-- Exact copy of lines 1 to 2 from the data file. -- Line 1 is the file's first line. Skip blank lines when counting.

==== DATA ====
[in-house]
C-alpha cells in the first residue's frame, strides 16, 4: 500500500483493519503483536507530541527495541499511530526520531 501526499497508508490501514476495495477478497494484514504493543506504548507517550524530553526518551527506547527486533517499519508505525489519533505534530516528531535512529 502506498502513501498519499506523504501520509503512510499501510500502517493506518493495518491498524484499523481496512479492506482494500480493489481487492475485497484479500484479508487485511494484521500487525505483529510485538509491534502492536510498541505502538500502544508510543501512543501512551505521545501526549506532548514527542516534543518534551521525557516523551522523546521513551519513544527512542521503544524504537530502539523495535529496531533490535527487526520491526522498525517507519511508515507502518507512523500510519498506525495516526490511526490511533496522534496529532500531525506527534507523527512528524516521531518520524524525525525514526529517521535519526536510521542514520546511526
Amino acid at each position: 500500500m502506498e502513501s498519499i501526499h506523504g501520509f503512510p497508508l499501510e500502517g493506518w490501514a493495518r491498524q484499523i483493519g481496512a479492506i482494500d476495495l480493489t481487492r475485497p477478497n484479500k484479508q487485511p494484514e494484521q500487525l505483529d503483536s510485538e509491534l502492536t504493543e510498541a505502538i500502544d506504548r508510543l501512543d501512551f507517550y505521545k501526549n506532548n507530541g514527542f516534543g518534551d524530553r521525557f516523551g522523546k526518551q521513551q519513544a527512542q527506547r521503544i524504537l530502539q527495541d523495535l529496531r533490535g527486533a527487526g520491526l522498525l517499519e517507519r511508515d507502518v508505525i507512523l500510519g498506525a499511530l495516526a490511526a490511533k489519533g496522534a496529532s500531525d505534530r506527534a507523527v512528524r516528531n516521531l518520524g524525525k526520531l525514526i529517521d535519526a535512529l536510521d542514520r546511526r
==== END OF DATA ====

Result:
[in-house]
C-alpha cells in the first residue's frame, strides 16, 4: 500500500483493519503483536507530541527495541499511530526520531 501526499497508508490501514476495495477478497494484514504493543506504548507517550524530553526518551527506547527486533517499519508505525489519533505534530516528531535512529 502506498502513501498519499506523504501520509503512510499501510500502517493506518493495518491498524484499523481496512479492506482494500480493489481487492475485497484479500484479508487485511494484521500487525505483529510485538509491534502492536510498541505502538500502544508510543501512543501512551505521545501526549506532548514527542516534543518534551521525557516523551522523546521513551519513544527512542521503544524504537530502539523495535529496531533490535527487526520491526522498525517507519511508515507502518507512523500510519498506525495516526490511526490511533496522534496529532500531525506527534507523527512528524516521531518520524524525525525514526529517521535519526536510521542514520546511526